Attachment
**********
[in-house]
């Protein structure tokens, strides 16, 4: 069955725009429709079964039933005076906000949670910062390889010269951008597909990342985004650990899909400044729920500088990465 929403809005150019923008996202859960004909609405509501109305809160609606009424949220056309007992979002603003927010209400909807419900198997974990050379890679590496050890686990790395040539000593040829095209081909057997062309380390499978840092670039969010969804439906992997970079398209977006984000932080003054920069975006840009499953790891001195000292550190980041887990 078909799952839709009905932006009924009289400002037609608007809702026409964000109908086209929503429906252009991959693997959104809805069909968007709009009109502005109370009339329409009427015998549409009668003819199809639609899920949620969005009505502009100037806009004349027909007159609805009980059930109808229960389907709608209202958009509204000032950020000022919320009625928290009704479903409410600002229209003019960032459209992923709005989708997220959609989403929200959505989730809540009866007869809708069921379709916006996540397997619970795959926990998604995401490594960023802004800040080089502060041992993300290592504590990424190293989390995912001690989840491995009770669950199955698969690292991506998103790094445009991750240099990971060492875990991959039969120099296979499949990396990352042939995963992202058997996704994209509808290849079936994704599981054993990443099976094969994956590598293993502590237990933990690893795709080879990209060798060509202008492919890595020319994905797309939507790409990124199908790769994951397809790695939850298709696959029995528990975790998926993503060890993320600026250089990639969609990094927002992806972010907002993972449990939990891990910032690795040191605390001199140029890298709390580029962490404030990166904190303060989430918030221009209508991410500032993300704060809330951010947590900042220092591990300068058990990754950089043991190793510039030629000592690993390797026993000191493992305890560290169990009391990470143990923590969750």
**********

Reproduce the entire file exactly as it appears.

[in-house]
């Protein structure tokens, strides 16, 4: 069955725009429709079964039933005076906000949670910062390889010269951008597909990342985004650990899909400044729920500088990465 929403809005150019923008996202859960004909609405509501109305809160609606009424949220056309007992979002603003927010209400909807419900198997974990050379890679590496050890686990790395040539000593040829095209081909057997062309380390499978840092670039969010969804439906992997970079398209977006984000932080003054920069975006840009499953790891001195000292550190980041887990 078909799952839709009905932006009924009289400002037609608007809702026409964000109908086209929503429906252009991959693997959104809805069909968007709009009109502005109370009339329409009427015998549409009668003819199809639609899920949620969005009505502009100037806009004349027909007159609805009980059930109808229960389907709608209202958009509204000032950020000022919320009625928290009704479903409410600002229209003019960032459209992923709005989708997220959609989403929200959505989730809540009866007869809708069921379709916006996540397997619970795959926990998604995401490594960023802004800040080089502060041992993300290592504590990424190293989390995912001690989840491995009770669950199955698969690292991506998103790094445009991750240099990971060492875990991959039969120099296979499949990396990352042939995963992202058997996704994209509808290849079936994704599981054993990443099976094969994956590598293993502590237990933990690893795709080879990209060798060509202008492919890595020319994905797309939507790409990124199908790769994951397809790695939850298709696959029995528990975790998926993503060890993320600026250089990639969609990094927002992806972010907002993972449990939990891990910032690795040191605390001199140029890298709390580029962490404030990166904190303060989430918030221009209508991410500032993300704060809330951010947590900042220092591990300068058990990754950089043991190793510039030629000592690993390797026993000191493992305890560290169990009391990470143990923590969750």